Strong leaders don’t shy away from identifying the root causes that drive the need to reduce costs. They take accountability for tough decisions. They don’t overuse benchmarking data to make decisions without understanding the complexities and nuances of their own organisation. Leaders understand that often they have to make the best decisions with the information they have quickly and use these decisions to present a new vision for their organisation – one that demonstrates the path from cost reduction to growth and sustainability.
5. Balancing the need to set ambitious targets vs. providing autonomy to teams to set their own targets
Leaders take a ‘principles-led’ approach towards cost saving targets to stay on course. They don’t just set ‘numbers-based targets,’ they also use qualitative metrics aligned to business outcomes. For example, by taking a customer-centric approach to cost transformation, initiatives would have a minimal impact on quality of service, which could result in improved customer experience due to more efficient use of resources, thus increasing customer loyalty and the Net Promoter Score.
6. Ensuring cost targets are not diluted throughout the programme
Great leaders plan ahead. They collaborate and continuously refine the list of cost reduction opportunities to refer back to when initiatives don’t deliver, deliver less, or are delayed. They continuously measure progress against targets and celebrate successes. They also incentivise people to drive cost-saving activities by incorporating cost targets as part of performance metrics, giving them the space and authority to own and drive cost initiatives.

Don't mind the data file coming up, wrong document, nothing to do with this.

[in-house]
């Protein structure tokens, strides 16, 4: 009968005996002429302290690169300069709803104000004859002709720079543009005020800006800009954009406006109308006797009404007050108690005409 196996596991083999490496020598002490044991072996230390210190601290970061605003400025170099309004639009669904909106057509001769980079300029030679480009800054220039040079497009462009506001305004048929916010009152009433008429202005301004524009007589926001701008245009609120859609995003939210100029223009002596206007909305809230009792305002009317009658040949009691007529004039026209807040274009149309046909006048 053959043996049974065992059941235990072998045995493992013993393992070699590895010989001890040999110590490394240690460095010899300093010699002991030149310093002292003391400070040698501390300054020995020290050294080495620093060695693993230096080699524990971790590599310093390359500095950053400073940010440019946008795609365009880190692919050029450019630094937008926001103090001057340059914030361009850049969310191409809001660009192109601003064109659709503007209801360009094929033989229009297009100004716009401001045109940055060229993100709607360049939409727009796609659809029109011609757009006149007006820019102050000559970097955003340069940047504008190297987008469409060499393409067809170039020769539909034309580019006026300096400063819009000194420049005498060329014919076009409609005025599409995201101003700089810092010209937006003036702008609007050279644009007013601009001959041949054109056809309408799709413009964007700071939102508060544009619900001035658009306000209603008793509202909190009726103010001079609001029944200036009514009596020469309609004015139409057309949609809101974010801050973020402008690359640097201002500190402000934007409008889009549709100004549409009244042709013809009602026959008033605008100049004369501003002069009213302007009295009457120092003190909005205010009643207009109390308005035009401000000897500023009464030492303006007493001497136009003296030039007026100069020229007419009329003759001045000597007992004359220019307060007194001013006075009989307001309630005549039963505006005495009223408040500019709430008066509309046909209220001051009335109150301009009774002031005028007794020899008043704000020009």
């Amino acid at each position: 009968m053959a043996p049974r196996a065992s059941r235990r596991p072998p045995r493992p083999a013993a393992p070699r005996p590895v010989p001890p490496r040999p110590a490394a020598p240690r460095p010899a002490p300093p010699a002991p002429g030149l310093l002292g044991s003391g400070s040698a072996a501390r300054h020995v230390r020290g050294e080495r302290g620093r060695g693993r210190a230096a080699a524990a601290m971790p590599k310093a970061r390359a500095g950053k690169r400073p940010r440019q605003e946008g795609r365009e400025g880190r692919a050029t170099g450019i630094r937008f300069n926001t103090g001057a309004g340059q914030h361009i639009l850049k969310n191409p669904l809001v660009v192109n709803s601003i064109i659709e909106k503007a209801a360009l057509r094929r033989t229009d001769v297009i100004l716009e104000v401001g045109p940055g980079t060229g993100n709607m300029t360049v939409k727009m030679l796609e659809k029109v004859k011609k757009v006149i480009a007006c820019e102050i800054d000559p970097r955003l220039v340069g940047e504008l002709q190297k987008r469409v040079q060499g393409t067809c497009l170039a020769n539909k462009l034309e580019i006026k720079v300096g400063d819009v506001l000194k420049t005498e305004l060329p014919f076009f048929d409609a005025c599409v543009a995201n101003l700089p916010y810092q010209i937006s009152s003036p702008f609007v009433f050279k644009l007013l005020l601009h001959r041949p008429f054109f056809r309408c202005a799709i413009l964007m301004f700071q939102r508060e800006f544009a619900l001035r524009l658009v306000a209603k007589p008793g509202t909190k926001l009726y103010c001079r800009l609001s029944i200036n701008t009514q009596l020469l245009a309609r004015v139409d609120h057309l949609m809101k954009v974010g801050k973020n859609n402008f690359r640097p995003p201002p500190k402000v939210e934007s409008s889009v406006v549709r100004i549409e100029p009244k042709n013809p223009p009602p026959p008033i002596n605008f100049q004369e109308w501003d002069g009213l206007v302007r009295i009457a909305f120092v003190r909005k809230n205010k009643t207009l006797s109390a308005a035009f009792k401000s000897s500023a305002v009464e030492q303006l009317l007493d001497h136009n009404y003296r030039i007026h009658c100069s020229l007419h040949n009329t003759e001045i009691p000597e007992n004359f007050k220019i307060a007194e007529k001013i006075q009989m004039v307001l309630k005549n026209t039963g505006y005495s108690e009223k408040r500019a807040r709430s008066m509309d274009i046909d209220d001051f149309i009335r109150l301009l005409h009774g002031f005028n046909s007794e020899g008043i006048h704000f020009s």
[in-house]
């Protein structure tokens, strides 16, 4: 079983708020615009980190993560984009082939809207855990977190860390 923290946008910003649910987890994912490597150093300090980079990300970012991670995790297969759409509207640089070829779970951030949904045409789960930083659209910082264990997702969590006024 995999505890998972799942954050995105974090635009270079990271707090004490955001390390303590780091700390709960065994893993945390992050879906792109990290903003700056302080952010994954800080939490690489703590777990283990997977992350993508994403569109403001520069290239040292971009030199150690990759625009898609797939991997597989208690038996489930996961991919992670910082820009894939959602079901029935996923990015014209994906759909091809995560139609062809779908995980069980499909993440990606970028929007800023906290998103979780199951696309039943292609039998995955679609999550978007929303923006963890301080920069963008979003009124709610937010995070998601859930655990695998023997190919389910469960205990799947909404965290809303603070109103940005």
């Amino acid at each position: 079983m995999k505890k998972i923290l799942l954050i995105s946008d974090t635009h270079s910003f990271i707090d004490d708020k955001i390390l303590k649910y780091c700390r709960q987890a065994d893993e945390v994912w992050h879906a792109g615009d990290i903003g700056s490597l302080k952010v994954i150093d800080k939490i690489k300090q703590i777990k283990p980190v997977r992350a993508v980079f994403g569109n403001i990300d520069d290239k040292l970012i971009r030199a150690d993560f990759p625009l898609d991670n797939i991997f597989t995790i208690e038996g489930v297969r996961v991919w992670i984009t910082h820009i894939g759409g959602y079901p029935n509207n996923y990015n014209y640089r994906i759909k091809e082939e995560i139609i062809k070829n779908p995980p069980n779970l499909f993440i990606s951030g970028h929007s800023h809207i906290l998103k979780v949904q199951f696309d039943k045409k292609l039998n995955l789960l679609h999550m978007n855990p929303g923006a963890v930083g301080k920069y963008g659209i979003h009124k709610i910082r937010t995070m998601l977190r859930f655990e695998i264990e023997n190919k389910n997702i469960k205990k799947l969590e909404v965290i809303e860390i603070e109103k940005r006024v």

The benefits of getting this right are significant, and getting these wrong could sink the entire programme, or worse, leave a negative mark on your employees and on your brand that is not easily forgotten.
In summary, here are the key lessons from our experience to ensure sustainable success in transformation programmes:
- People are the driving force behind every transformation
- The best leaders are focused on leading people through change
- A clear vision helps employees prioritise the right initiatives based on business drivers
- Honest and authentic communications secure employee commitment to change
These leader behaviours are critical for the success of a cost transformation programme and beyond. By taking a human-centred approach, leaders hold the key to re-shaping the culture and values to prepare organisations for long term growth and sustainability, paving the path for cutting costs in a socially responsible way. Stay tuned for our upcoming blog on Socially Responsible Cost Reduction.
To find out more about leader-led change, contact Jay Poorna, Director at Deloitte’s Organisational Transformation team, at firstname.lastname@example.org.
Traditional cost transformation programmes focus on reducing costs through reducing headcount, process improvements and operating model efficiencies, but in many cases overlook the most important driver of any transformation: the people.